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A tunnel inside the Red Hill Underground Fuel Storage Facility is seen in Pearl Harbor, Hawaii, on Jan. 26, 2018. The U.S. Navy will comply with Hawaii’s order to remove fuel from a massive underground storage tank facility near Pearl Harbor blamed for contaminating drinking water, officials said Tuesday, Jan. 11, 2022.
A tunnel inside the Red Hill Underground Fuel Storage Facility is seen in Pearl Harbor, Hawaii, on Jan. 26, 2018. The U.S. Navy will comply with Hawaii’s order to remove fuel from a massive underground storage tank facility near Pearl Harbor blamed for contaminating drinking water, officials said Tuesday, Jan. 11, 2022. (Shannon Haney/Navy via AP)

HONOLULU — The U.S. Navy will comply with Hawaii's order to remove fuel from a massive underground storage tank facility near Pearl Harbor blamed for contaminating drinking water, officials said Tuesday.

The Navy is making preparations to defuel the facility, Rear Adm. Blake Converse said Tuesday during a U.S. House Armed Services Subcommittee on Readiness hearing.

The Navy's water system serves some 93,000 people in residential homes, offices, elementary schools and businesses in and around Pearl Harbor.

Starting in late November, about 1,000 people complained that their tap water smelled like fuel or reported physical ailments such as nausea and rashes after ingesting it.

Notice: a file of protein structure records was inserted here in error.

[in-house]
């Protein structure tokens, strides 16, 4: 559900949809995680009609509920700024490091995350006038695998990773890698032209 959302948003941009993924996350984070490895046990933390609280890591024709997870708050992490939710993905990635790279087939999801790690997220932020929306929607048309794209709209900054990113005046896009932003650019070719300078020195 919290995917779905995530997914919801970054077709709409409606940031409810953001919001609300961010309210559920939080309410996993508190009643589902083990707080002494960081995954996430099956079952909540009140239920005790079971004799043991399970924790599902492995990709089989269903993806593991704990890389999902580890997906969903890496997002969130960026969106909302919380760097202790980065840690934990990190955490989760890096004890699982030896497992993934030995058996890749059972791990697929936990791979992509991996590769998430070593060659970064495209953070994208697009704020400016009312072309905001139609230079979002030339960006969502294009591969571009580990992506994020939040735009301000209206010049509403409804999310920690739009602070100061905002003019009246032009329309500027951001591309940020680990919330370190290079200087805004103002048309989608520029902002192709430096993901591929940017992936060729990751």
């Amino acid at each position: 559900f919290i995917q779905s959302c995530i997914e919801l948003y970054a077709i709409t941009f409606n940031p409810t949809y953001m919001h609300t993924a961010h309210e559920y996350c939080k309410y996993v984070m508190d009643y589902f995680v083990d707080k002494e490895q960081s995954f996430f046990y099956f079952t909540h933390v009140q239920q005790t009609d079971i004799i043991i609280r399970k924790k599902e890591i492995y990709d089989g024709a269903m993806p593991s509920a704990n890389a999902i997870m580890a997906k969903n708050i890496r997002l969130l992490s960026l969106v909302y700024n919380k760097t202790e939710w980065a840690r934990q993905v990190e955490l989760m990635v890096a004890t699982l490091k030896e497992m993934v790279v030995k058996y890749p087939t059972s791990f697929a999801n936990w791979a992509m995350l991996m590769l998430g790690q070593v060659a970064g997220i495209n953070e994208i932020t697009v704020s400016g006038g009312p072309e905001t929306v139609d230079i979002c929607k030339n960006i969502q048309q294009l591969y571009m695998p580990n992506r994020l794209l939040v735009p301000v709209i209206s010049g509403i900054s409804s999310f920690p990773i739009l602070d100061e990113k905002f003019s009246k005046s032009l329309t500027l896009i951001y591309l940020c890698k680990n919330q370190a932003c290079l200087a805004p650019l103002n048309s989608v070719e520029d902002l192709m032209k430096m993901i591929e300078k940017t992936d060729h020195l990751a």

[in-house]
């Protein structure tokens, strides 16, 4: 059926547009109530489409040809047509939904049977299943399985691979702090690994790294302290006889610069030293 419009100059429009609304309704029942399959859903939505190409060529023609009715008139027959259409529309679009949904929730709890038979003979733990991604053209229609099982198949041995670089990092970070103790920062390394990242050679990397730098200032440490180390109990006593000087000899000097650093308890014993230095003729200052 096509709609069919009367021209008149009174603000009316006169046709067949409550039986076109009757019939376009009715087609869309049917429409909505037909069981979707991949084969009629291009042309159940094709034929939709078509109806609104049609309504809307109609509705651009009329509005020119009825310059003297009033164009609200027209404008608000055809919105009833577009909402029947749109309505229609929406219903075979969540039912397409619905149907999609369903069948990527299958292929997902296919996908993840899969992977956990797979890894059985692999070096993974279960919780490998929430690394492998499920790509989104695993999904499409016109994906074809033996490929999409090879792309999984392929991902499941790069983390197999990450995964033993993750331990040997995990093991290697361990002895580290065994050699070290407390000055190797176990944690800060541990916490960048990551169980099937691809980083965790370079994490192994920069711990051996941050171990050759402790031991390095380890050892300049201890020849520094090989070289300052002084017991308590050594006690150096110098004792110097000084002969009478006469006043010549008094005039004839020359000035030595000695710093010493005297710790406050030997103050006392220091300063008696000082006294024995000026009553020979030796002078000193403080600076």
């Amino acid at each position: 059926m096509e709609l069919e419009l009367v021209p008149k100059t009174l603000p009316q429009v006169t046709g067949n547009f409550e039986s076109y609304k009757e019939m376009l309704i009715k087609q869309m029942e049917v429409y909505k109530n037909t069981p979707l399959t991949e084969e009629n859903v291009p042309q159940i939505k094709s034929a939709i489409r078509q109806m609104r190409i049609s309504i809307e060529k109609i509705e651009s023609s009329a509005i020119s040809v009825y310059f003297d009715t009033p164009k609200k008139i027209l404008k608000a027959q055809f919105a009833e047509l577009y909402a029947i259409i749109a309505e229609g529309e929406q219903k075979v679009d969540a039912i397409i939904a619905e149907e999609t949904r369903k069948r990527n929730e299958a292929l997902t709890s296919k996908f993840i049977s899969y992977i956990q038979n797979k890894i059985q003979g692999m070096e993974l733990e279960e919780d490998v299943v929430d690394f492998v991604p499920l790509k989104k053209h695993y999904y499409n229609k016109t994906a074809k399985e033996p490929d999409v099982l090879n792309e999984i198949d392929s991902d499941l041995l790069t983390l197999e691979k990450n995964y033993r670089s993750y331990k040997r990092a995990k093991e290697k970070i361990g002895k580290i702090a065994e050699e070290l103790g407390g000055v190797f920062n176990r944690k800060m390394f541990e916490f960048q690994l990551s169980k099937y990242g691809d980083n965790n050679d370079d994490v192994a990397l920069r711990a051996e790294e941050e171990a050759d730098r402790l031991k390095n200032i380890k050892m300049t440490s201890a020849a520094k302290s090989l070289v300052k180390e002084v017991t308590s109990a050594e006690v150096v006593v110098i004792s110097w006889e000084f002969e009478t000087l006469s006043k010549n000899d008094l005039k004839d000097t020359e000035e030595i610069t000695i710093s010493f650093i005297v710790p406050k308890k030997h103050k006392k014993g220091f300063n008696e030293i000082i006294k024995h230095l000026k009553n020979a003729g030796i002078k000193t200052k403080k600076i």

After petroleum was detected in a drinking well, Hawaii ordered the Navy to drain fuel from the tanks to protect Oahu's drinking water. The Navy contested the order, prompting a December hearing before a deputy state attorney general.

The hearings officer concluded the tanks were " ticking time bomb" and that the order needed to be upheld.

The Red Hill facility holds 20 giant underground tanks built into the side of a mountain during World War II. Each tank is roughly the height of a 25-story building. Collectively, they can hold up to 250 million gallons (946 million liters) of fuel, though two of the tanks are now empty.

Converse said Tuesday a commander last week directed compliance with the order.

"It is our full expectation that the Navy will follow the law by complying with the final order," said Katie Arita-Chang, a spokesperson for the Hawaii Department of Health.


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